So we come to a possible explanation for this phenomenon. The emigrants brought with them a gene pool that predisposed them to take risks and embrace the “F” word. That this is not entirely preposterous, is underscored by a 2009 article by C.M. Kuhnen and J.Y. Chiao, Genetic determinants of financial risk taking. I don't pretend to grasp all the implications of that article other than to conclude there is evidence for a genetic component to risk seeking (or at least risk tolerant) behavior. We hear the term "Yankee Ingenuity," which was originally associated with emigrants and settlers in the American Northeast but has come to refer more generally to a common stereotype of American inventiveness. Someone making the trek to the West, arriving where enterprises were scarce to nonexistent, had to make do with whatever was at hand or could be invented on the spot.
The 19th century was also the period of the Industrial Revolution in Europe, America, and elsewhere. The term "revolution" is appropriate given the extraordinary creativity of the period. The steam engine, railroads, telegraph, telephone, electrical power generation, distribution and use, electrical appliances including the famous light bulb, were among the many, many other inventions of that era. As we approach the end of the second decade of the 21st century, we can look back at the 20th and recognize a century of truly amazing developments, especially the transistor and the programmable computers derived from it. While it would be a vast overstatement to ascribe all this innovation to genetic disposition, it seems to me inarguable that much of our profession was born in the fecund minds of emigrants coming to America and to the West over the past century.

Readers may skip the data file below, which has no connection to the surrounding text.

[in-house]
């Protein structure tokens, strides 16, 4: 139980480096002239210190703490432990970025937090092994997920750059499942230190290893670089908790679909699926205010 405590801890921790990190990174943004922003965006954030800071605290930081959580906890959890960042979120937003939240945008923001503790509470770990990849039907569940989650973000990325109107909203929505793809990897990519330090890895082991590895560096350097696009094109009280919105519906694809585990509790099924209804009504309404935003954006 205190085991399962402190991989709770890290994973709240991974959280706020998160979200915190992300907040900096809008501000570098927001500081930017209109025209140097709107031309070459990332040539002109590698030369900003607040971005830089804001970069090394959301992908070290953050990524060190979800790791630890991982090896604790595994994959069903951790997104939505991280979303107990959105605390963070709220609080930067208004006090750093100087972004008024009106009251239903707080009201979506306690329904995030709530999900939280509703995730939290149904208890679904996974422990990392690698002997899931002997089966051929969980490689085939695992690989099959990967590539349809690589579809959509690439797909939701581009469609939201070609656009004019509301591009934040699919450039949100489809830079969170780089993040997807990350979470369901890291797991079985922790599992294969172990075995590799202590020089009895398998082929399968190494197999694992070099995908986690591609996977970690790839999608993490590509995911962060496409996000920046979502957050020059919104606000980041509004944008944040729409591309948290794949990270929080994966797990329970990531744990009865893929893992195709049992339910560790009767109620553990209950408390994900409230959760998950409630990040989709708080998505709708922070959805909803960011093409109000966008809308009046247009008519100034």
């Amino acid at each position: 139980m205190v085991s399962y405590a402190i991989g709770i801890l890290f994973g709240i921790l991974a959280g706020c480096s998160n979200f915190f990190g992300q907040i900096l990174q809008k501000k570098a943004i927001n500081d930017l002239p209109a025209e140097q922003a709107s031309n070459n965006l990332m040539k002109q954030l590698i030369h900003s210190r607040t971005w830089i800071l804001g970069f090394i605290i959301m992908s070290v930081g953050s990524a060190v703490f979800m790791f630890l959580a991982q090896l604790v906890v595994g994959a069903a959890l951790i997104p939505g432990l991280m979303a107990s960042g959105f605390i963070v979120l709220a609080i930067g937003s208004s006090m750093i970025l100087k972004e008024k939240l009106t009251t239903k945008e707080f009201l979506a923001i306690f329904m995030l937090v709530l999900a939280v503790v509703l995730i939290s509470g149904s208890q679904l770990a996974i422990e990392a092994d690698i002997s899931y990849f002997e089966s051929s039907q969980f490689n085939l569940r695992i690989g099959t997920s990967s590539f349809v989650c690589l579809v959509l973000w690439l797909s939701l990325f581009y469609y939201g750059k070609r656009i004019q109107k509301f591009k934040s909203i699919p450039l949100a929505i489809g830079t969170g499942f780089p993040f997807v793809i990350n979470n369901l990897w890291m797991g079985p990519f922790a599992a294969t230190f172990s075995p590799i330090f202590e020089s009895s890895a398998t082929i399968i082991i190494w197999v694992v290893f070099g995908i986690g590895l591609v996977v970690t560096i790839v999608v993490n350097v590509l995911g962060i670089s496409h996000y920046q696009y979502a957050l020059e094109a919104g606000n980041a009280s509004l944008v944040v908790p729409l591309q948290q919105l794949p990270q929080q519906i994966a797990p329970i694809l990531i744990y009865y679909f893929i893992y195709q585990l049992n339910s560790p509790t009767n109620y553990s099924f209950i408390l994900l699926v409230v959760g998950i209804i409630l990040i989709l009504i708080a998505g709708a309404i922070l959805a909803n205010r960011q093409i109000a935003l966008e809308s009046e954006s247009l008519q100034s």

But wait. That genetic inheritance idea is not limited to Silicon Valley. To wit, the British godfather of the new generation of A.I., Geoffrey Hinton is the great-great-grandson of George Boole! Boolean algebra and Boolean logic is credited with laying the foundations for the information age. Hinton is recognized as the godfather of Deep Learning, which is based on the backpropagation of errors (failures) in neural nets...that “F” word in software. Such it is with the deep learning pioneered by Hinton and his teams. Deep Learning is now a mainstream pursuit, attracting billions of dollars of investments around the globe. Hinton phrases it humorously, “we ceased to be the lunatic fringe. We’re now the lunatic core.”